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Sunday, July 30, 2006

John Tucker Must Die

Last Friday I was surprised to find myself sitting in a theater at the Essex Cinemas surrounded by about 120 pre-teen girls. Somehow I missed the memo that must have gone out warning the general public that Jesse Metcalfe, most notable as the erstwhile seductive gardener from tv’s Desperate Housewives, was now like catnip to girls with budding hormones. Metcalfe, you see, stars as the title character in the ‘tween revenge comedy John Tucker Must Die and his shirtless countenance is apparently all it takes to get those who consider Mary-Kate and Ashley Tropical Bursts Grape Berry Body Mist an aphrodisiac to go wild with delight and to squeal every time he flashes his stunningly white smile full of Hollywood’s priciest veneers. They also tend to titter whenever they hear words like “head cheerleader” (or the word ‘titter’ for that matter) and a few lines of dialogue such as this:

“You went all the way!”

“Depends.”

This sends them roaring with suggestive laughter. Geez, when I was eleven I wouldn’t have known what “go all the way” even meant and now when I hear that dialogue I think it is a reference to having soiled an adult diaper, an homage to the late, great actress and spokes-incontinence-sufferer June Allyson. Obviously, I was out of my league with this crowd.

However, this isn’t to say that John Tucker Must Die isn’t a fun and funny film. Despite the obvious marketing
ploy to attract the Super Bubble Blast crowd, director Betty Thomas (The Brady Bunch Movie) keeps the story fast-paced and popping with laughs from beginning to end. She may have graduated from high school a few generations back, but she definitely remembers what fresh hell is served up there on a daily basis, usually at the hands of one teen girl aimed with precision towards another. And that is where John Tucker Must Die begins.

Tucker, you see, is a blessed young man ~ from an extremely rich family, incredibly handsome, dripping with charisma, a top sports star at his high school, a good student, and just seemingly lucky. His life is just about perfect. He has a bevy of beautiful girlfriends in his stable, each convinced that she is the only one for him, but sworn to secrecy because his never-seen parents have forbidden him to date during the basketball season as they see it as a distraction from his ability to concentrate on his ball games. Yeah, right. Trust me, he does a lot of concentrating on his balls, and they get a lot of play. It’s amazing he has any energy left for the court.

Unfortunately, a twist of fate brings three of John’s current girlfriends together where they learn about one another. So the catfights begin until the quick intervention of a school newcomer, Kate (Brittany Snow; The Pacifier), who points out that instead of fighting one another they should be directing their anger at Tucker, since he is the one who lied and cheated on each of them. Oh yeah. Okay, so none of these girls have enough clowns under their tents to make a whole circus, if you get my drift, but soon, Heather (Ashanti; Coach Carter), Beth (Sophia Bush; Stay Alive), and Carrie (Arielle Kebbel; Aquamarine) are conspiring with the Zen master of revenge, Kate, to humiliate, defame, and demoralize Tucker in a dazzling array of creative schemes.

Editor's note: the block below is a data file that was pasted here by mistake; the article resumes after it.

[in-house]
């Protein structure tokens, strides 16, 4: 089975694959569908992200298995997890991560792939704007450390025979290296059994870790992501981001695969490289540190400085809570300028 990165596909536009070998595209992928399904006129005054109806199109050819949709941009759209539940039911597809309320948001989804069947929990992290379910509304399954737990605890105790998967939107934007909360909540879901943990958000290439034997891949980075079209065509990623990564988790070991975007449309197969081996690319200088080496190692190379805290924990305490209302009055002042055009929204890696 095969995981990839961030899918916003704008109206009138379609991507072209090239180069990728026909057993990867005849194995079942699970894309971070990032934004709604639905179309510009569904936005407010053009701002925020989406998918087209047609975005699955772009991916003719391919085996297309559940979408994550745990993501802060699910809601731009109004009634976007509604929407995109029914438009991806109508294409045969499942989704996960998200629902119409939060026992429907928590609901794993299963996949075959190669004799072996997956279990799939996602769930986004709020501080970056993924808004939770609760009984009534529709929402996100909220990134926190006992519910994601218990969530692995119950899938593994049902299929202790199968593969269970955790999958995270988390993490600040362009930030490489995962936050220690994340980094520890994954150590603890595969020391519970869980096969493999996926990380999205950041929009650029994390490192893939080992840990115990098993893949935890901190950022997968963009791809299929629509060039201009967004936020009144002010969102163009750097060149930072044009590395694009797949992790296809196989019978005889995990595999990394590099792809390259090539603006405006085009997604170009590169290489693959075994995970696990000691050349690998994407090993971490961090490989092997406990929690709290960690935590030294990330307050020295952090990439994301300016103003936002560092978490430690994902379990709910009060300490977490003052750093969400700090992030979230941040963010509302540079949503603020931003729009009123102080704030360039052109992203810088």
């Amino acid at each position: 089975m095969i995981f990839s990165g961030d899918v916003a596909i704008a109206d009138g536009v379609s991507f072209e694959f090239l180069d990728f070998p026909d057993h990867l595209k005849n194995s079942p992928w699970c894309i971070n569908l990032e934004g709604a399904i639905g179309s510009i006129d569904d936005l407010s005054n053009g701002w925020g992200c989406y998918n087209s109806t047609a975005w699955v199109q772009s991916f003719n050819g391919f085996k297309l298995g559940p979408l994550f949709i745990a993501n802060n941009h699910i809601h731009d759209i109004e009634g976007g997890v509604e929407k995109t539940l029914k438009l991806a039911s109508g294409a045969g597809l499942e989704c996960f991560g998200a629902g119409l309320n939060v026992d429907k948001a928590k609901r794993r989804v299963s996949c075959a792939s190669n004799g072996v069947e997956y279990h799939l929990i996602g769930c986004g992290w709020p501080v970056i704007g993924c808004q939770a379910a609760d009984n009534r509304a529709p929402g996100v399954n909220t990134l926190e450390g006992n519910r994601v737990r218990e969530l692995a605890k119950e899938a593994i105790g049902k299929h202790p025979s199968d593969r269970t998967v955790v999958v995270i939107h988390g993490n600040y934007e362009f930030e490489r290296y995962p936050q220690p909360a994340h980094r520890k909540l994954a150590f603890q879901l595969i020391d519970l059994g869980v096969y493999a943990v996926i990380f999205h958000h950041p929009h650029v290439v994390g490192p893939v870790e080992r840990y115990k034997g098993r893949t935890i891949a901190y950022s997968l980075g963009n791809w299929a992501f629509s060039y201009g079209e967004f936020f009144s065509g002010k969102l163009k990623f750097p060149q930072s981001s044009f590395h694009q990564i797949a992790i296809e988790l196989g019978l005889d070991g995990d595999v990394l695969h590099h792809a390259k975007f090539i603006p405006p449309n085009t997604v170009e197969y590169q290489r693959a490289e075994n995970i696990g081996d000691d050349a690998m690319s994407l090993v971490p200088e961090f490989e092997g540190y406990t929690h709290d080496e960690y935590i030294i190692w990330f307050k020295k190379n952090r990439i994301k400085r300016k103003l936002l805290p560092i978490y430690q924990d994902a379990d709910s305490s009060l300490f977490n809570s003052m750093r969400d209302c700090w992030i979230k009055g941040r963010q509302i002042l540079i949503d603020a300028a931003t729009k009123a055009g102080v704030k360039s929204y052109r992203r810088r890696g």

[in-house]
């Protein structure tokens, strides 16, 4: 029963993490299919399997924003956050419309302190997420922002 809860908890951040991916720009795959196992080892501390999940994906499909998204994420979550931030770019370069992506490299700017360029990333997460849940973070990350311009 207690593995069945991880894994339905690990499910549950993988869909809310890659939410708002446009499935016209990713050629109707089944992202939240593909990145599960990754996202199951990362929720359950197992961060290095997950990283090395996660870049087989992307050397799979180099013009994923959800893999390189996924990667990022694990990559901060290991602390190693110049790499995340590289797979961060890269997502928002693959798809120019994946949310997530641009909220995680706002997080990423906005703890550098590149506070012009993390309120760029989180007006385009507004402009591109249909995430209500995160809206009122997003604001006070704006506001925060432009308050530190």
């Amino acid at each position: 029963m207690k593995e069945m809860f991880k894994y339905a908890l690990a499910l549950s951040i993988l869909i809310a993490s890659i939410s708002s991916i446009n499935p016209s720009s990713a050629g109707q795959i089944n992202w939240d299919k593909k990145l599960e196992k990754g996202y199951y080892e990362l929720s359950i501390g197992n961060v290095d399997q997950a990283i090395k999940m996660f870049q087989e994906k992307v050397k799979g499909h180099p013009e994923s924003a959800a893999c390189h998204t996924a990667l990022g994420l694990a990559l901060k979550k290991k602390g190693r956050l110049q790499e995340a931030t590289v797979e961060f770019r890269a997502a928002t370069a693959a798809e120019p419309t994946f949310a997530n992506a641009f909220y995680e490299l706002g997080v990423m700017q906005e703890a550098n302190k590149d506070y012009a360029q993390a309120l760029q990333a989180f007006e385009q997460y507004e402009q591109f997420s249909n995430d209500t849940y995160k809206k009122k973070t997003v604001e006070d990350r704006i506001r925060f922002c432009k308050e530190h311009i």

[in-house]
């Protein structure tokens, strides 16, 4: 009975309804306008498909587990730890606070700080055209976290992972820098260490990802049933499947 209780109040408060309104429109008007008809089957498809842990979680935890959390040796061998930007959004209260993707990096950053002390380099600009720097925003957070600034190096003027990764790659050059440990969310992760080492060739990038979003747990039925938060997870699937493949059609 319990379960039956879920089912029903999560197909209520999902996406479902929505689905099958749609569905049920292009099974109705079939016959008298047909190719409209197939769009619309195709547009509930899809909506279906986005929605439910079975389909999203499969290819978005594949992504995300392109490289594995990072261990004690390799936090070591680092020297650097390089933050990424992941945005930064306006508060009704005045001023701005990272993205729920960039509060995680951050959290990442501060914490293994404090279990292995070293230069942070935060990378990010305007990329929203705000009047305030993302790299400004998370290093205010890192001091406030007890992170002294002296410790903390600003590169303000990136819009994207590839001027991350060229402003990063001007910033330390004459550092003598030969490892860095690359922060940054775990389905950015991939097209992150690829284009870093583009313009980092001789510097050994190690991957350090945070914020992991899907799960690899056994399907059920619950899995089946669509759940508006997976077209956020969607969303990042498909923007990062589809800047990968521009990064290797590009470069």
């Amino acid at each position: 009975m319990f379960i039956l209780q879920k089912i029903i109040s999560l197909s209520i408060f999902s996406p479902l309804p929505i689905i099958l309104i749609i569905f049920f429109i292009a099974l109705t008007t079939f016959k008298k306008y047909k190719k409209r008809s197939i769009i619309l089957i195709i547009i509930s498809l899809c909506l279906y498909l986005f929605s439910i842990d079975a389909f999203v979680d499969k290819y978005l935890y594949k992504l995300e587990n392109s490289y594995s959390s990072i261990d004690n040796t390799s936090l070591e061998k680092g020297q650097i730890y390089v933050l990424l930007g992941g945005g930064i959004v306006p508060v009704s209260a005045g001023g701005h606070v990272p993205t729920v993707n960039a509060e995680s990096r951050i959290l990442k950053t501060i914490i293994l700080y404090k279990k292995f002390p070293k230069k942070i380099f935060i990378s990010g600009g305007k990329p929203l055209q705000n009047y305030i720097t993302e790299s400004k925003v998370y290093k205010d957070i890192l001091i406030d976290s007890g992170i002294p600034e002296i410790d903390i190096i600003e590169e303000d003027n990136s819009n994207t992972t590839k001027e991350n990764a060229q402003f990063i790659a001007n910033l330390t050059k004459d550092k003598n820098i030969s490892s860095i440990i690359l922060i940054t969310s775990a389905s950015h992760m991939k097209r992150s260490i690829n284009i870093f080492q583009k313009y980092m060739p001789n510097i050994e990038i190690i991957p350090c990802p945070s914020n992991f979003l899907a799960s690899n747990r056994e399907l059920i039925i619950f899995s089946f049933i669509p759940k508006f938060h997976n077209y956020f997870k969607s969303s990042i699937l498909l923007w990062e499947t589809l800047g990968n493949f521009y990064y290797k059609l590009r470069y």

That probably doesn’t sound like a very nice thing to do, but nice is rarely funny. The various shtick the girls unleash on John are like the seven plagues of the Old Testament if God was being played by Robin Williams. By the time they finish with him he has been exposed in ways he never thought possible, and one of those ways includes having him reveal Victoria’s Secret in the cheekiest way possible in front of the whole school.

It would spoil the fun to reveal too many of the girls tricks because these make for many surprise
laughs along the way, but fortunately they are far-fetched enough that they would be hard to pull off in real life, so audience members looking to recreate some of these gags may find it more difficult that it looks here. Still, if you can suspend disbelief, and you have to do that just to believe that 27 year old Metcalfe is playing a 16 or 17 year old high school student, well then almost anything is possible.

John Tucker doesn’t really have to die. He just needs to be taught a few lessons about honesty and having respect for others, which he does learn by film’s end. The jilted girls, too, learn that revenge is not so sweet and offers only a short-lived satisfaction with nothing to hold onto in the long run, and as for Kate, the biggest lesson she learns is to be herself and to not try to be what she thinks others want her to be. Her willingness to lead the ditched divas on their mission was more about her wanting to be accepted than about her being the person she really is, and somewhere along the way she lost sight of the nice girl inside. In doing so, she also didn’t see the one boy who fell for her right from the start, John’s less-that-popular brother Scott (Penn Badgley, tv’s The Bedford Diaries). Fortunately, he has patience, something else a lot of the Clearasil Crowd could benefit from learning. At one point during the picture I sneezed and twelve girls sitting in the row in front of me simultaneously reached into their training bras and pulled out wads of Kleenex to offer me something for my nose. Ah, the younger generation. They can be polite. Obviously, in a big hurry to grow up, but well-mannered for the most part, if just a tiny bit dirty-minded thanks to movies like John Tucker Must Die.

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